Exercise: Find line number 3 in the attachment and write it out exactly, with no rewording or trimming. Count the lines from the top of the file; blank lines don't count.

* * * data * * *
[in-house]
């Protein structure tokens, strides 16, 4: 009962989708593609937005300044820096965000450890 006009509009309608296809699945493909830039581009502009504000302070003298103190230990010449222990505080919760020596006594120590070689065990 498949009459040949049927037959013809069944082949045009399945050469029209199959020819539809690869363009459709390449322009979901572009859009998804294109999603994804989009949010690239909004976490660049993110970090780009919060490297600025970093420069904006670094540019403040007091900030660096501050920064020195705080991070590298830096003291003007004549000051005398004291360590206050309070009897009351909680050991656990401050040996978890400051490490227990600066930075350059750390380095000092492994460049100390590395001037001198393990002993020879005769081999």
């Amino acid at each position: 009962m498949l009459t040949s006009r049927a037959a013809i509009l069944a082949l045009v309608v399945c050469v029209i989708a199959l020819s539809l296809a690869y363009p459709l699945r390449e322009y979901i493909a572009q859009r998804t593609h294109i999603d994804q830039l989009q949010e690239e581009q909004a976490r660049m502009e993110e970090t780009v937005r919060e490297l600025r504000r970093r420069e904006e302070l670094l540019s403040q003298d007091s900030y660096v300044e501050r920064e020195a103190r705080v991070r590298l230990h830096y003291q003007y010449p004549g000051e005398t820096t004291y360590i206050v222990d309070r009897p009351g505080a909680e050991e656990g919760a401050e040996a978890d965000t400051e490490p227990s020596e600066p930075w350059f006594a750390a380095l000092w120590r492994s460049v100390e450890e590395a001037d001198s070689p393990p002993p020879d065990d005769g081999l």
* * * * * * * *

């Amino acid at each position: 009962m498949l009459t040949s006009r049927a037959a013809i509009l069944a082949l045009v309608v399945c050469v029209i989708a199959l020819s539809l296809a690869y363009p459709l699945r390449e322009y979901i493909a572009q859009r998804t593609h294109i999603d994804q830039l989009q949010e690239e581009q909004a976490r660049m502009e993110e970090t780009v937005r919060e490297l600025r504000r970093r420069e904006e302070l670094l540019s403040q003298d007091s900030y660096v300044e501050r920064e020195a103190r705080v991070r590298l230990h830096y003291q003007y010449p004549g000051e005398t820096t004291y360590i206050v222990d309070r009897p009351g505080a909680e050991e656990g919760a401050e040996a978890d965000t400051e490490p227990s020596e600066p930075w350059f006594a750390a380095l000092w120590r492994s460049v100390e450890e590395a001037d001198s070689p393990p002993p020879d065990d005769g081999l």